And if they truly believed FE was so crummy, every third week in August - instead of plastering their pages with St Monica's gels, all academically selected dead certs to get decent A-levels - they would be compelled by news values to print pictures of equally photogenic 18-year-old female college students who had defeated appalling odds to get their straight As.
No. Snobbery is the chief reason further education is snubbed. National newsdesks are overwhelmingly peopled by middle-class graduates who share one view of FE or, as the older of them might call them, "tech" colleges: they are not places they would want their children to go to.
The other main reason is ignorance. Unlike most employers, Fleet Street is uninterested in qualifications. Though you will probably need certificates to work in virtually all other departments of a national newspaper - from cooking in the canteen to checking for libel in the lawyers' office - there are no formal requirements for working in editorial. Qualifications are a blind spot for journalists. Because they don't need them, they don't appreciate their crucial importance for people in most other employment.
Does this matter if the punters themselves are happy? A survey commissioned by the Learning and Skills Council recently showed remarkably high levels of satisfaction among further education students. But this should not allow the colleges themselves or the government, which has scripted such a central role for FE in its principal economic policy, to overlook national media disdain.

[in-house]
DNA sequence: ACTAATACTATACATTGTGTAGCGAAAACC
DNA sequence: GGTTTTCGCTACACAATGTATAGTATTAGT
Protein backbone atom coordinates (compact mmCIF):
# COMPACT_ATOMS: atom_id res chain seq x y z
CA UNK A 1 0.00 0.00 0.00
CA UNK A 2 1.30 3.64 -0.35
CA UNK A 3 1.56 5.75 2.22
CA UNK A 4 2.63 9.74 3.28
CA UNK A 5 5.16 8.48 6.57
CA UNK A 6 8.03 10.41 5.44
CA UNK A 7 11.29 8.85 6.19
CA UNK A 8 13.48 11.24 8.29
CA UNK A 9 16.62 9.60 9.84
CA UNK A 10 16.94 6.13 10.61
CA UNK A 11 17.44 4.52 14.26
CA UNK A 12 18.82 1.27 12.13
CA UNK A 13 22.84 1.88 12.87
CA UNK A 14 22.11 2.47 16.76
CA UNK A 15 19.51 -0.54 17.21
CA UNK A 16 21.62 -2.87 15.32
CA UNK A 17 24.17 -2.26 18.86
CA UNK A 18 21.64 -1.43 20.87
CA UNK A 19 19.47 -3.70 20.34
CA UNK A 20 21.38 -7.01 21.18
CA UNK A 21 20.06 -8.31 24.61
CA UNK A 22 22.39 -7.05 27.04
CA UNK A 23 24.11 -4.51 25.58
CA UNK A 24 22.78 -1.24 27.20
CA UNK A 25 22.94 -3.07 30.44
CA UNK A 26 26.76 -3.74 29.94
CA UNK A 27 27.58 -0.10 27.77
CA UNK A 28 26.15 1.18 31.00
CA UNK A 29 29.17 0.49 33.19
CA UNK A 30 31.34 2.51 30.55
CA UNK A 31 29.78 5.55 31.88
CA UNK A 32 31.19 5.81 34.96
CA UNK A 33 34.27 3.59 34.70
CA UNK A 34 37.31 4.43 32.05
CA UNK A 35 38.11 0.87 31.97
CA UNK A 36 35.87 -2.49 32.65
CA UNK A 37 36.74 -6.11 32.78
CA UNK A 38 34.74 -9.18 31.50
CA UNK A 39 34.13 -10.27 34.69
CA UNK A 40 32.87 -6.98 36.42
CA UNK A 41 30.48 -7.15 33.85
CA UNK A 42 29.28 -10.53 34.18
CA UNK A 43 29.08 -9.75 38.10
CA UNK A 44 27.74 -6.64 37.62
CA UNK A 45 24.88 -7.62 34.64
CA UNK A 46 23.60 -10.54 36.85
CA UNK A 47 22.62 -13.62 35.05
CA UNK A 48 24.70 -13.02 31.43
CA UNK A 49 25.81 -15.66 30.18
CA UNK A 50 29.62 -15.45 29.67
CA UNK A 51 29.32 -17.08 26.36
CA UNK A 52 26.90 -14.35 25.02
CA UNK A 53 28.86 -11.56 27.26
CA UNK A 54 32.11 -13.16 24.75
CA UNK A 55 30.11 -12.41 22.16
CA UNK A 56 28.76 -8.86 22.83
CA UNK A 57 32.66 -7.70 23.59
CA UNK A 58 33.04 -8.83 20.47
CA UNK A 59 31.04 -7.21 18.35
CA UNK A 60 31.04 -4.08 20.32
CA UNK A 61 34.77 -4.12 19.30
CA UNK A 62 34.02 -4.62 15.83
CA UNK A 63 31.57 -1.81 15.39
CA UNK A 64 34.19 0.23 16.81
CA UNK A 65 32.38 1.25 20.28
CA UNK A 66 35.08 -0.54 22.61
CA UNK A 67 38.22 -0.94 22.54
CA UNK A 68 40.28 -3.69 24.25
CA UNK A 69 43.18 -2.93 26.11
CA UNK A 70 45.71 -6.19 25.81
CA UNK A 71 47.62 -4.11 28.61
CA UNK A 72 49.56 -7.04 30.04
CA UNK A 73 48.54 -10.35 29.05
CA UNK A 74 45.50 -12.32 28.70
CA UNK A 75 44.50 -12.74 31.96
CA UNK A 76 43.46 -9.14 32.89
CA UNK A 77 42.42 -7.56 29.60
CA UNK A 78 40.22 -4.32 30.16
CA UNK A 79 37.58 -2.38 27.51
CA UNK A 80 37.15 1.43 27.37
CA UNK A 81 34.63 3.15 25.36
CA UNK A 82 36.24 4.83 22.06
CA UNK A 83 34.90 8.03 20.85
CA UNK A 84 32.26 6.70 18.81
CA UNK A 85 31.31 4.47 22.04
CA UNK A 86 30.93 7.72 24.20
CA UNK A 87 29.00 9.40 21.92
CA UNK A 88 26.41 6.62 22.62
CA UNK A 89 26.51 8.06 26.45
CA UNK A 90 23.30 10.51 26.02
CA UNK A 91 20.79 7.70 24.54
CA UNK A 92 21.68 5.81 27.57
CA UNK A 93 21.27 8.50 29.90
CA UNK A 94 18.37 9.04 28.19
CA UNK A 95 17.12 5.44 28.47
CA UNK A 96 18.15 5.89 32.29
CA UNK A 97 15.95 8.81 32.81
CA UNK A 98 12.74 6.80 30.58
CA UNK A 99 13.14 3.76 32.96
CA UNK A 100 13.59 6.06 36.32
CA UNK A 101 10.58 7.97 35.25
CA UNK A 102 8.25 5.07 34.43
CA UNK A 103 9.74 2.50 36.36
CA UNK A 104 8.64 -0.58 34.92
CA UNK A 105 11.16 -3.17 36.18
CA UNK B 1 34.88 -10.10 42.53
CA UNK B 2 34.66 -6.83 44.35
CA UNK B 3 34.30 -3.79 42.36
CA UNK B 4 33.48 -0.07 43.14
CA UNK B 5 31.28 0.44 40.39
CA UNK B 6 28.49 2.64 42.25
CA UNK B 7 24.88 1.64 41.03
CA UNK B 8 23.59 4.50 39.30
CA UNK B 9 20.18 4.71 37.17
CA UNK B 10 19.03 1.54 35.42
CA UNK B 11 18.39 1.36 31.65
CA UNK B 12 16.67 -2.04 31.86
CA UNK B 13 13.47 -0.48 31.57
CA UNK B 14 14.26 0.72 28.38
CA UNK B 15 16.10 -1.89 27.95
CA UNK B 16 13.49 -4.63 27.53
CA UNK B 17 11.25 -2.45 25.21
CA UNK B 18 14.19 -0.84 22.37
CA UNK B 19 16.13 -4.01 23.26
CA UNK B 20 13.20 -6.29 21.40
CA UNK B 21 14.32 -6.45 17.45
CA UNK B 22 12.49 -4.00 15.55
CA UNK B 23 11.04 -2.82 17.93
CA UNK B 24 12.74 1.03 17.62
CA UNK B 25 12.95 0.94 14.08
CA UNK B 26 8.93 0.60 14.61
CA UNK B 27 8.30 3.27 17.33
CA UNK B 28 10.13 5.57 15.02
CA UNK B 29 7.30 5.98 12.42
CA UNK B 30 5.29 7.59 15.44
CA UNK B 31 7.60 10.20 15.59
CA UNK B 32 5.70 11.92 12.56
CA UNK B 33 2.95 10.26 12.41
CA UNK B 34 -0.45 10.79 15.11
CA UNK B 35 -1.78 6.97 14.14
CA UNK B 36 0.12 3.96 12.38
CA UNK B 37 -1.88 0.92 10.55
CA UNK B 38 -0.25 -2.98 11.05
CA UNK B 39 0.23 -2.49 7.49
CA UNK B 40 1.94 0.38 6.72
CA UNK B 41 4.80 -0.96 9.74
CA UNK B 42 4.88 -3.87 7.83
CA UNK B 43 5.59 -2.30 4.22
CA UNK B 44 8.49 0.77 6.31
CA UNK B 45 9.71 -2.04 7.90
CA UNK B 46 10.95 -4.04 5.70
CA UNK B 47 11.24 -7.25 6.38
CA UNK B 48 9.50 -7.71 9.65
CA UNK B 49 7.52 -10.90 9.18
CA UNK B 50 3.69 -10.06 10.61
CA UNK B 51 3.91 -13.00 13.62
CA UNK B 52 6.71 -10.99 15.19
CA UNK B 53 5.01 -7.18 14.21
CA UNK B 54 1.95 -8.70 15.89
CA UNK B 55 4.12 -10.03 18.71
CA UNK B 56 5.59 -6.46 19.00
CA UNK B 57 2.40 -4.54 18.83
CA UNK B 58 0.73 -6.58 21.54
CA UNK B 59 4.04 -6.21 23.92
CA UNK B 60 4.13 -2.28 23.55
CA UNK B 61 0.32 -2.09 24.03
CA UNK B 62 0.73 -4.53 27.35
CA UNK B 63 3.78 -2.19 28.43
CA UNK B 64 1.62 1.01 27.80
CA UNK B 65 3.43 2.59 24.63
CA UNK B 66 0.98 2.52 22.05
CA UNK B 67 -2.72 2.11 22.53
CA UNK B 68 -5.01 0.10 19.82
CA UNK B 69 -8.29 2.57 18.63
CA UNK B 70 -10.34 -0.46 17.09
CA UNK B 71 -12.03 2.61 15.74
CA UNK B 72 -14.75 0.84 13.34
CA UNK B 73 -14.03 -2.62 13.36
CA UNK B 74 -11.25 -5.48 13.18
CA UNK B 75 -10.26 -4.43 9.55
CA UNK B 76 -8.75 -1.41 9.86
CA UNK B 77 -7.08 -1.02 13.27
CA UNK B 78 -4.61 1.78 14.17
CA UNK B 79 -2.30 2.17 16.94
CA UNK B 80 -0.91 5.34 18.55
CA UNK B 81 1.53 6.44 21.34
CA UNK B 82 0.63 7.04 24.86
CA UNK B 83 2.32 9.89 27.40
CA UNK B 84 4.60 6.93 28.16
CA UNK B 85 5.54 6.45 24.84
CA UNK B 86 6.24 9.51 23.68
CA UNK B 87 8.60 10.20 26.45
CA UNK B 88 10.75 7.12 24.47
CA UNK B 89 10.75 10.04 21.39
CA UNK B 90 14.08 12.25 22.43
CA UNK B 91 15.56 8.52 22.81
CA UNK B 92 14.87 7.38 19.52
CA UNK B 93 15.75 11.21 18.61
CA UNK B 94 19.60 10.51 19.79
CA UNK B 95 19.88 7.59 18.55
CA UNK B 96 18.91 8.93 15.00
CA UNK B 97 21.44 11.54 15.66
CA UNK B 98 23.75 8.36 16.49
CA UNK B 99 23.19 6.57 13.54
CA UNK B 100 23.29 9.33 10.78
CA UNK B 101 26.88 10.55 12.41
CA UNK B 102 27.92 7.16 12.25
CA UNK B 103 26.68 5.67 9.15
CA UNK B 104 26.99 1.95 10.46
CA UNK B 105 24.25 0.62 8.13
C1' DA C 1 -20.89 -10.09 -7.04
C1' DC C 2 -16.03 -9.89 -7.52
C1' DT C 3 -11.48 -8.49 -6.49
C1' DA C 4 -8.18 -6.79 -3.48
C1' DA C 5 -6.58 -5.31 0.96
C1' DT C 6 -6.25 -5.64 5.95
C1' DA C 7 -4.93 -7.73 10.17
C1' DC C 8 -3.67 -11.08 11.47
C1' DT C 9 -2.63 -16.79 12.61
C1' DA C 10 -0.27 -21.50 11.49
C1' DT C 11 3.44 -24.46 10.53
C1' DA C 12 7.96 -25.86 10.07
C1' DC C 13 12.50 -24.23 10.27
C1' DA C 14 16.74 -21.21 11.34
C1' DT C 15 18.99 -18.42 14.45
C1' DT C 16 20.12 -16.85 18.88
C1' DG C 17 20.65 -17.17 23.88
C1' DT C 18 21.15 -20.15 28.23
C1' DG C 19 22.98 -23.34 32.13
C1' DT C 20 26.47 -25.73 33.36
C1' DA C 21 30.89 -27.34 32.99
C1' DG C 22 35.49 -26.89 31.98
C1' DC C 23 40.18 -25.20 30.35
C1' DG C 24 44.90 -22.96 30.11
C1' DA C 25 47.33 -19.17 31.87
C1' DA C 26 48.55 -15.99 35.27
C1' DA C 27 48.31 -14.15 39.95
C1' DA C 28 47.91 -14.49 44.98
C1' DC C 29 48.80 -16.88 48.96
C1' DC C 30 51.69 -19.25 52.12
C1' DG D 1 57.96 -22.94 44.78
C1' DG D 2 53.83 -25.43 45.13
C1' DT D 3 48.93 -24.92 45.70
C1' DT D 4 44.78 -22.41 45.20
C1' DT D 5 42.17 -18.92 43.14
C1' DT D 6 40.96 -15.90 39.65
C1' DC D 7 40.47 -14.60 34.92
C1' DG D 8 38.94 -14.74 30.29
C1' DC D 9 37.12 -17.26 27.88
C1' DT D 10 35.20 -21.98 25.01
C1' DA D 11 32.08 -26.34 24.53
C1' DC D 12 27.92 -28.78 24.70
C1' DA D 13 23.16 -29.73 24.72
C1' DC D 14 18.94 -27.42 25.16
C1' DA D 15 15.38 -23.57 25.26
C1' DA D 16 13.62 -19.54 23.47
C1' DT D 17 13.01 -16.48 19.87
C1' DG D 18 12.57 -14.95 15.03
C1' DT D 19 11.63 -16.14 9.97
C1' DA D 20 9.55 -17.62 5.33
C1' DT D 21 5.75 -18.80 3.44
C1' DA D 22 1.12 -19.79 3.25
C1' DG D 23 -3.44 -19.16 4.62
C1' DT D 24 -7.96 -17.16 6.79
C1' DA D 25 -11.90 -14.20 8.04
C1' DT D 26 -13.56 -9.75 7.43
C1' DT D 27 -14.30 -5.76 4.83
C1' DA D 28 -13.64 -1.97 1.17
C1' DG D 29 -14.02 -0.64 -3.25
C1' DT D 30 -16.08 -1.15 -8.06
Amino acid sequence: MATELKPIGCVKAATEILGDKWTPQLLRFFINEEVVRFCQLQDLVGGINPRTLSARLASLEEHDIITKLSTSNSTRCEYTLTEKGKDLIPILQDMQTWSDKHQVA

This disdain has to be addressed if further education is really to play its role, and the British snobbery about applied, technical, practical, vocational education - call it what you will - which has blighted its industrial potential and divided its people is to be eradicated. Money helps, but it is not the complete answer. It wasn't cash that put Cinderella en route to the happy- ever-after. It was the elevation of status afforded by a royal marriage which rescued her from the ugly sisters.
The further education sector must do its bit. It must find out which papers and which radio and television programmes its students and their parents consume. Then it must lobby media executives and proprietors far above the newsdesk treeline with hard data about the huge numbers of their readers, listeners and viewers who either attend colleges or whose children attend them. Does Conrad Black, for instance, honestly assume that not a single Telegraph subscriber is to be found in any of the thousands of college adult education classes up and down the country?
The government must do much more to promote the colleges and to sing up their importance. It is no good leaving this to education ministers talking at the colleges' own events. The Prime Minister and Chancellor, backed up by their spin doctors, have to do more in their big set-piece speeches to make clear their faith in further education.
And who will be the fairy godmother? Why, the role is surely tailor-made for Charles Clarke.
Peter Kingston is further education editor of the Guardian